So anyway, I was having an imaginary conversation with Clinton Kelly this morning. I’ve been watching the Chew lately – thank you ABC for streaming it on Hulu. I pretty much don’t see any television show that isn’t streamed. (So please, networks, get it through your head that a lot of us are watching primarily through streaming, not on traditional television. And more will do so.) I was, in my head, talking about what I want, what I think I want. To accept myself as I am, for real, right now. To be happy, confident, and stylish as I am. Not to think that I have to be someone or something else before I can be happy because I don’t know if I will ever be that person. I’ve never been that person. Maybe that person doesn’t even exist. Maybe most of us struggle with wanting to be that person. But some of us, some of them? don’t seem to have that struggle. At least from the outside, there are some fat women who really do seem happy and confident with themselves, just the way they are.
Some women are pretty and confident and stylish and at least seem happy at whatever size they are. Not Oprah. She is pretty, at least to me, at whatever size she is but she seems to fight with who she is just as much as I do. But Ina Garten seems happy and confident in herself. Other, not necessarily famous women seem happy and confident whatever size they are. I want that secret. Is it a secret? I don’t know what it is. But for me, I have trouble even getting a haircut because, right now, I feel like it doesn’t make any difference. I’m fat and I’m ugly and nothing I do will change that. Clothes don’t matter. Haircuts or makeup don’t matter. Maybe even the weight doesn’t matter. I feel ugly inside. I believe I’m ugly outside. I don’t really know whether that is true or not. People tell me my perceptions are skewed. Maybe they are but when I look in the mirror, I see ugly. And I still saw ugly when I lost weight. Perhaps that’s why it was so easy to gain weight back. My dreams of being happy and confident and pretty once I lost weight just didn’t come true. I was still neurotic and worried and scared and seeking comfort from my oldest friend, food.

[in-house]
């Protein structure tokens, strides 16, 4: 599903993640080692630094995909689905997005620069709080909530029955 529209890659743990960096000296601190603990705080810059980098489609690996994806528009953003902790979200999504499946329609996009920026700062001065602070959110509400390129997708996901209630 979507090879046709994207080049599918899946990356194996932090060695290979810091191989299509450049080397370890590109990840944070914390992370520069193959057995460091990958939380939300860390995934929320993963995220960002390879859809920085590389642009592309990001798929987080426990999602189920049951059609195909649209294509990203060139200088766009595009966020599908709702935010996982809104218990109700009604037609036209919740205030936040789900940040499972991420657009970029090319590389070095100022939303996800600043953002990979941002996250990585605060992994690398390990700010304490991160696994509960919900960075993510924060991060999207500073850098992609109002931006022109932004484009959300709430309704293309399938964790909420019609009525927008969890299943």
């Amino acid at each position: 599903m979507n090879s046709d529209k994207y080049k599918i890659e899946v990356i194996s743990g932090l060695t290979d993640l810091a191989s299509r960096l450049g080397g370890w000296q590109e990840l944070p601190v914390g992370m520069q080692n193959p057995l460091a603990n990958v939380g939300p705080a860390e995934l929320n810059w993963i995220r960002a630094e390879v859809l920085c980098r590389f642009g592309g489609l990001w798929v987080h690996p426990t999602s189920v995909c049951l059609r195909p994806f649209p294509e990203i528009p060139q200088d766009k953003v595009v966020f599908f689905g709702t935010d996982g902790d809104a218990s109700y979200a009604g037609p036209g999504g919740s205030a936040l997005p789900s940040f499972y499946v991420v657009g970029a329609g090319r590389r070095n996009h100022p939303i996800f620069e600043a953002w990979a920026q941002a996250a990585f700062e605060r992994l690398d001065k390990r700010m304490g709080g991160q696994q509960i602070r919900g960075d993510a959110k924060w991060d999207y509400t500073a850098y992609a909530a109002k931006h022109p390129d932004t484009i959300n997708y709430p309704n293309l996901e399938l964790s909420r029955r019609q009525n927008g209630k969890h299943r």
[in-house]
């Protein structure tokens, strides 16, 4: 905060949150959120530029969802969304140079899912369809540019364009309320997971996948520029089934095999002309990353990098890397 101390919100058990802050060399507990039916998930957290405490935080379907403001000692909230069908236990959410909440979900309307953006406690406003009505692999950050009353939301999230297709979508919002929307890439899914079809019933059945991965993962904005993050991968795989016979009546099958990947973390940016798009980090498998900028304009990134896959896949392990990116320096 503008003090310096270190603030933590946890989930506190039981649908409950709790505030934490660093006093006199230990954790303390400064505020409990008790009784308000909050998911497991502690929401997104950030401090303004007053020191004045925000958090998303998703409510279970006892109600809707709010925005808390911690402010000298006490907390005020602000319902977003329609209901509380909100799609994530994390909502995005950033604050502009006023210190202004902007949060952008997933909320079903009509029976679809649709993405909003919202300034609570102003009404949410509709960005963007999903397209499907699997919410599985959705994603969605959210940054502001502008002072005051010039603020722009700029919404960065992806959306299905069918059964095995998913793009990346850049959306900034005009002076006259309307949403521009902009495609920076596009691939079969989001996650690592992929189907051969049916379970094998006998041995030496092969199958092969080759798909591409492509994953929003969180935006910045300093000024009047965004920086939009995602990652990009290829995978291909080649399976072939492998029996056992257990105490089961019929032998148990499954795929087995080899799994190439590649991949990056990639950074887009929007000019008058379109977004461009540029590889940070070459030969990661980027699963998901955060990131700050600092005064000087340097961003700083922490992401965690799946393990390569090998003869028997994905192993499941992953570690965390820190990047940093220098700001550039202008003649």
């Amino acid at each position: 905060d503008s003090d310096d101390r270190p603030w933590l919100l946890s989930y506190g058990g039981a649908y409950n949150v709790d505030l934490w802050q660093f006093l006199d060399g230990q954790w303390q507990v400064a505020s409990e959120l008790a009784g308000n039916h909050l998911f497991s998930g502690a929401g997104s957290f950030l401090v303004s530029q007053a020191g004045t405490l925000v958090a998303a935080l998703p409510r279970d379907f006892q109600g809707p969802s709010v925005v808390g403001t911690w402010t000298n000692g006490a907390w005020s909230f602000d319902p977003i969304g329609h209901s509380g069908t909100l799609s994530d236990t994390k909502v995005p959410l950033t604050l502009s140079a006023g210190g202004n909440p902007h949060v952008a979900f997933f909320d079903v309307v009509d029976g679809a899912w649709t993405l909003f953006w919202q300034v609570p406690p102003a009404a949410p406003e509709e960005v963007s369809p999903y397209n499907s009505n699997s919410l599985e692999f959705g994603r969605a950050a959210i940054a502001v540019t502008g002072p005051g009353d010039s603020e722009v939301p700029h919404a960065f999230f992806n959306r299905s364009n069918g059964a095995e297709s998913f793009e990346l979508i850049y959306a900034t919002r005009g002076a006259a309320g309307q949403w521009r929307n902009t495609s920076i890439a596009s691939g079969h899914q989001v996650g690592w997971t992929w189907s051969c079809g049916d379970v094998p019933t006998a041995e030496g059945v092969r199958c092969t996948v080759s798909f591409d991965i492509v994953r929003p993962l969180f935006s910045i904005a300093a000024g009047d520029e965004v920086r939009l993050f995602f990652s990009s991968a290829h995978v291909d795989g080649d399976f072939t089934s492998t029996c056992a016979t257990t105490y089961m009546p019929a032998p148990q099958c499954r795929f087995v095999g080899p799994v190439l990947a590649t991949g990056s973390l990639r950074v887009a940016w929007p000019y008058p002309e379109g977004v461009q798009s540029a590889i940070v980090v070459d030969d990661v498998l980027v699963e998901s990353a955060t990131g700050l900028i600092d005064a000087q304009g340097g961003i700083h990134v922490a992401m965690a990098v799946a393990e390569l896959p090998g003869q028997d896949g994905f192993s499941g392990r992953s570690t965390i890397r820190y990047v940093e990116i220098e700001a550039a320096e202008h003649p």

How do you get that? How do I get that? The last few days I’ve been thinking about clothes. Or getting the damn haircut. What’s my style? Do I have a style? But all of that is outside. Will it make any real difference to me if the inside is still messed up? Maybe it does make a difference? The books talk about not holding on to the thin (less-fat) clothes. They say to buy things that fit and flatter you now, to feel good about yourself now. Is that even possible? The ugly inside makes me feel ugly outside. Clothes that fit don’t flatter because there is nothing to flatter.
Oh, and that was what I was talking to the imaginary Clinton Kelly about. Shouldn’t there be clothes – affordable clothes – for those of us on the fat end of the spectrum? Are there and I just can’t find them? Maybe the large sizes look like tents because that’s what we have to wear. Deserve to wear. But no, I’ve seen women my size (I think) who look good, fashionable and oh so confident. If they can do it, why can’t I? Or maybe it’s the inside issue, again. Maybe no matter how good I could make the outside look I’d still feel ugly. Or, to be honest to those voices, maybe I really am just ugly. Not everyone can be pretty, right?
I’m not going to spend a lot of time polishing this. This is mostly stream of consciousness, which I think for this topic is more honest. So, I’m sure I’ve put things badly or in a way that might upset some people. I’m sorry if something upsets you. My advice, let it go. It wasn’t intended to hurt or upset anyone.